15 on 6: Cutler has a tough challenge vs. Saints


15 on 6: Cutler has a tough challenge vs. Saints

Saturday, Sept. 17, 2011
Posted: 10:31 a.m.
By Jim Miller

It's never easy facing a team that just got rocked the week prior. That's exactly what happened to the New Orleans Saints defense in their opener against the Green Bay Packers. The Saints defense gave up 42 points. It is not something defensive coordinator Gregg Williams places at the top of his resume when trying to get another head coaching job.

Williams has always been extremely aggressive with multiple looks and blitzes to destroy your pass protections. His goal is to hurt you. Remember his quote before the 2009 Championship game against the Vikings: "Remember my shots." It drew the ire of many that he would say something so brazen when facing Brett Favre, but it's football and he wants every quarterback to remember. He did it to me when I was with the Bears and played a Williams-coached team in the Washington Redskins. I never got hit more consistently than in that game, which we won on the road.

The point is, first and foremost, Jay Cutler has to be tough. He has proven his toughness over and over again even though some questioned it in the NFC Championship game one year ago. Cutler heads to New Orleans knowing he's going to get tagged. It's just a fact of life playing a perturbed Saint defense and Williams.

The Saints will make their corrections and will be much better in Week 2. They will also be prepared for the Bears' screen and draw game utilized Week 1 against the Falcons. A slow running back screen resulted in a 53-yard touchdown to Matt Forte and a wide receiver screen to Devin Hester set up another Bears touchdown. Screens and draws are called to take the heat off the quarterback and slow a defense down. Keep them honest, so to speak. But despite all the screens and draws called by offensive coordinator Mike Martz, Cutler was still sacked five times. Williams is not about to allow Cutler to hit a one-yard pass and have it go the distance for a score. Instead, he will play bump and run coverage forcing Cutler to be accurate passing and throwing down the field.


Cutler was successful late last year against blitzes with no-look passes and signaling routes to his receivers. It is something he successfully politicked to Martz. Remember, Martz is not a big audible guy. He just calls a play for what he expects to see. The issue is, what if he's wrong?

As a quarterback, you would like the ability to put the offense in a better positive play against what you're presented defensively. A happy medium was reached for both with the no look passes allowing Cutler to manipulate bad looks defensively. He must be on point when he takes advantage of these opportunities against the Saints. He can save his body from the aforementioned "remember my shots." It will also stop any leaks in the dyke concerning his offensive line. The Bears' tackles are young. They are not experienced enough to understand all the looks Williams will expose to them. I have a feeling these young Bears tackles are about to get an indoctrination in overload blitzes over the C-gap where offensive tackles are susceptible.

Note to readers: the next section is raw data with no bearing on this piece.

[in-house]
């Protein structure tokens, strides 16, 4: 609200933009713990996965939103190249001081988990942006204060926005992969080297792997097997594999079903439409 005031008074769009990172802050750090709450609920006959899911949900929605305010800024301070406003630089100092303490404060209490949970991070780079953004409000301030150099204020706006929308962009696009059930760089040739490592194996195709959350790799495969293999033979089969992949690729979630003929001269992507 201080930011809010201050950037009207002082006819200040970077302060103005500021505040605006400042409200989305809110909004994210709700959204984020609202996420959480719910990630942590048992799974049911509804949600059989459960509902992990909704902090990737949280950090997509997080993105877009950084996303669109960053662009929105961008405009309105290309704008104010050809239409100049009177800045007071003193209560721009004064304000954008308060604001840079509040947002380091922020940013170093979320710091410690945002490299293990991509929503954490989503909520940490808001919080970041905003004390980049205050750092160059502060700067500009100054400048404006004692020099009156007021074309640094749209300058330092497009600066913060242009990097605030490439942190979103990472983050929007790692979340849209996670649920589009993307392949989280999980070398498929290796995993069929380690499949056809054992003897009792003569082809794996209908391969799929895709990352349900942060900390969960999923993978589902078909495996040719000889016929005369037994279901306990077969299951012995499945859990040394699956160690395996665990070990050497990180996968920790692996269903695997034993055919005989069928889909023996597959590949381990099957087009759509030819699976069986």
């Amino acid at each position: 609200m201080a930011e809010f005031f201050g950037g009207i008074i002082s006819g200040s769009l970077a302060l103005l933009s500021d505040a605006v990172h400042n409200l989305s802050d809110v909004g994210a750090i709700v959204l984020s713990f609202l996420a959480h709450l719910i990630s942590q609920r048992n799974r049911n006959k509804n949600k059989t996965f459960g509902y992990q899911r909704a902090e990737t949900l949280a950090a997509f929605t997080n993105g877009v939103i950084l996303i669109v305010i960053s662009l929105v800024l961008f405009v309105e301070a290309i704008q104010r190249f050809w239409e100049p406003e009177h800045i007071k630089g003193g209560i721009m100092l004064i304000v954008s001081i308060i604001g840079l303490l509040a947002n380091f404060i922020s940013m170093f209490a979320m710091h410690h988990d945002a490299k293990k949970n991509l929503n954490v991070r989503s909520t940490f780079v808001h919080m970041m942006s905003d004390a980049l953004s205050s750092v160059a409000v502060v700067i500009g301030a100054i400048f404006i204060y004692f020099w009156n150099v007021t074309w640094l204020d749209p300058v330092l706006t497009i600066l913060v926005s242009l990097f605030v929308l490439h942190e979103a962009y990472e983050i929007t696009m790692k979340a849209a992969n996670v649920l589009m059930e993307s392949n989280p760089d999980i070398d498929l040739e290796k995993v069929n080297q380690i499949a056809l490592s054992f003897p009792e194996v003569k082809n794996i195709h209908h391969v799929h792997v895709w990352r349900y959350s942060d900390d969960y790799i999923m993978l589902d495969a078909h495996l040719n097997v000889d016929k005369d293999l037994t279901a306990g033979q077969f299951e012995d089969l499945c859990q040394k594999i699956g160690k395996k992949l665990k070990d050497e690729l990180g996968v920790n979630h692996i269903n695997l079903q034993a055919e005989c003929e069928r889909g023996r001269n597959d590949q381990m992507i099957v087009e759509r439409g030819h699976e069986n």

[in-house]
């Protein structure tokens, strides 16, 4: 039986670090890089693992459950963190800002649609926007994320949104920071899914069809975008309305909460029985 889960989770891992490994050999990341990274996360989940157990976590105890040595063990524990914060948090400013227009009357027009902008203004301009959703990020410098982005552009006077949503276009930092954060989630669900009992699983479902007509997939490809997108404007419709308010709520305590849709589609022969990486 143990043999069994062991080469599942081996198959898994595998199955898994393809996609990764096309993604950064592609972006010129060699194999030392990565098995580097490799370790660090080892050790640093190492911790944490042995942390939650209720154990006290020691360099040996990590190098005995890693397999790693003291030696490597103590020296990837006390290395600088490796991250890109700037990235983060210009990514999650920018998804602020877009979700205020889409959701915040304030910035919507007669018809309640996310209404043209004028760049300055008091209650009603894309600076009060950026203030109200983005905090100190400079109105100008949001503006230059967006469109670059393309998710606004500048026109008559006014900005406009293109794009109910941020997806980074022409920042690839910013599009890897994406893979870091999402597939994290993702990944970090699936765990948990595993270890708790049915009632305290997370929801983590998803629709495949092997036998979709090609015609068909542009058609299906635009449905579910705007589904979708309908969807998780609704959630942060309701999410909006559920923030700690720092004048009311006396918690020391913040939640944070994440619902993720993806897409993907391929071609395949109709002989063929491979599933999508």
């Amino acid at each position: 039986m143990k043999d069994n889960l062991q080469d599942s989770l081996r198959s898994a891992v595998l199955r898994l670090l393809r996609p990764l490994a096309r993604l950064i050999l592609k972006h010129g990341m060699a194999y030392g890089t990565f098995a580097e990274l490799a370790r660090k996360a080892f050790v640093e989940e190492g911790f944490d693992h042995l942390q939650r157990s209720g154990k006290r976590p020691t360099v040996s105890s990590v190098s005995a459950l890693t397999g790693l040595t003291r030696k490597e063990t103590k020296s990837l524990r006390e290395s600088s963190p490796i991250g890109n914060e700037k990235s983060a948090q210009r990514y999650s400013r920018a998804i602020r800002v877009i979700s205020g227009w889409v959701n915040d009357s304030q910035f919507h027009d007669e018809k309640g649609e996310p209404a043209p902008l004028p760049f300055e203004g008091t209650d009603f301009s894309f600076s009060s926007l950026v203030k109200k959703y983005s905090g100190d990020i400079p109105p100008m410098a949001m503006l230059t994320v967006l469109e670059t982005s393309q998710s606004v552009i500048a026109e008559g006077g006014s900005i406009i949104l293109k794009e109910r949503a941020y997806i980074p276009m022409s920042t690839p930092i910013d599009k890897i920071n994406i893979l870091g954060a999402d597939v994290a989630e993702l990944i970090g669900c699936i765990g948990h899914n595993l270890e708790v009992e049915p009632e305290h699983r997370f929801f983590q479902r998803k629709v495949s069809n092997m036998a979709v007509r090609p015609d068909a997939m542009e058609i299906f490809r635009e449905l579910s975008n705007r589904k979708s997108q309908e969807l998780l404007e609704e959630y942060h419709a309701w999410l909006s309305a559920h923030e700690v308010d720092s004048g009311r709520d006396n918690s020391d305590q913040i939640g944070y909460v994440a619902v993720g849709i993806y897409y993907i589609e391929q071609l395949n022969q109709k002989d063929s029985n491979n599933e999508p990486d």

Green Bay executed a "No Huddle" offense early against the Saints. It was very effective in minimizing blitzes and also wore the Saints out. The problem is, it's always difficult to execute a "No Huddle" offense on the road. Communication is always difficult due to crowd noise and the "Dome Patrol" crowd will be in full force at the Louisiana Superdome. I would like the Bears to utilize this option, but Lovie Smith may want to rely on his defense which continues to get turnovers. Coaching wise, Smith will worry about going to the Saints' home and having unforced errors due to communication issues, which are avoidable by simply not putting that option on the table. Remember, the Bears' young offensive tackles have enough to worry about. It is understandable for Smith to put it on Cutler's experience to manage blitzes with the no-look passes. Smith also understands ball control is imperative against the Saints. Huddling takes more time off the clock and minimizes offensive opportunities for Drew Brees.

If Cutler is tough, hits down field throws, manages looks and gets some support from the run game to keep Brees off the field, the Bears will return victors. Easier for me to write than to execute.

Jim Miller, an 11-year former NFL quarterback, is a Comcast SportsNet Bears analyst who can be seen each week on U.S. Cellular Bears Postgame Live. Miller, who spent five seasons with the Bears, analyzes current Chicago QB Jay Cutler in his "15 on 6" blog on and can be followed on Twitter @15miller.

Rob Gronkowski 'highly unlikely' to play Sunday against the Bears